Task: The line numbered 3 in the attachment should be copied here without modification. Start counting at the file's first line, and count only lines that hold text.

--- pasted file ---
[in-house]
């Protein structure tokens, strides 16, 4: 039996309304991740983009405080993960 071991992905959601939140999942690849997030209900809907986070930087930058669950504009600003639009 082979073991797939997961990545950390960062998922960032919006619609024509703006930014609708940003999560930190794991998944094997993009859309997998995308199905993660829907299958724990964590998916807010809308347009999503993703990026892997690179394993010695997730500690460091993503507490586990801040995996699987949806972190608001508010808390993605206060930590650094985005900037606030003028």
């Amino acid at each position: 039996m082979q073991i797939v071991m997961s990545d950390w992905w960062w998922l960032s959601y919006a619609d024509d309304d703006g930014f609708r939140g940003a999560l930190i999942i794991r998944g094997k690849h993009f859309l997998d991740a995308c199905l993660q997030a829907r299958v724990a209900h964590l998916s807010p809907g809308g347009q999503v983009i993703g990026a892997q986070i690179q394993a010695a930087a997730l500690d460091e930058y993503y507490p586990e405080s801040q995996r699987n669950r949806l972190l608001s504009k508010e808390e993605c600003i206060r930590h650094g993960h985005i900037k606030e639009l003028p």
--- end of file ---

């Amino acid at each position: 039996m082979q073991i797939v071991m997961s990545d950390w992905w960062w998922l960032s959601y919006a619609d024509d309304d703006g930014f609708r939140g940003a999560l930190i999942i794991r998944g094997k690849h993009f859309l997998d991740a995308c199905l993660q997030a829907r299958v724990a209900h964590l998916s807010p809907g809308g347009q999503v983009i993703g990026a892997q986070i690179q394993a010695a930087a997730l500690d460091e930058y993503y507490p586990e405080s801040q995996r699987n669950r949806l972190l608001s504009k508010e808390e993605c600003i206060r930590h650094g993960h985005i900037k606030e639009l003028p």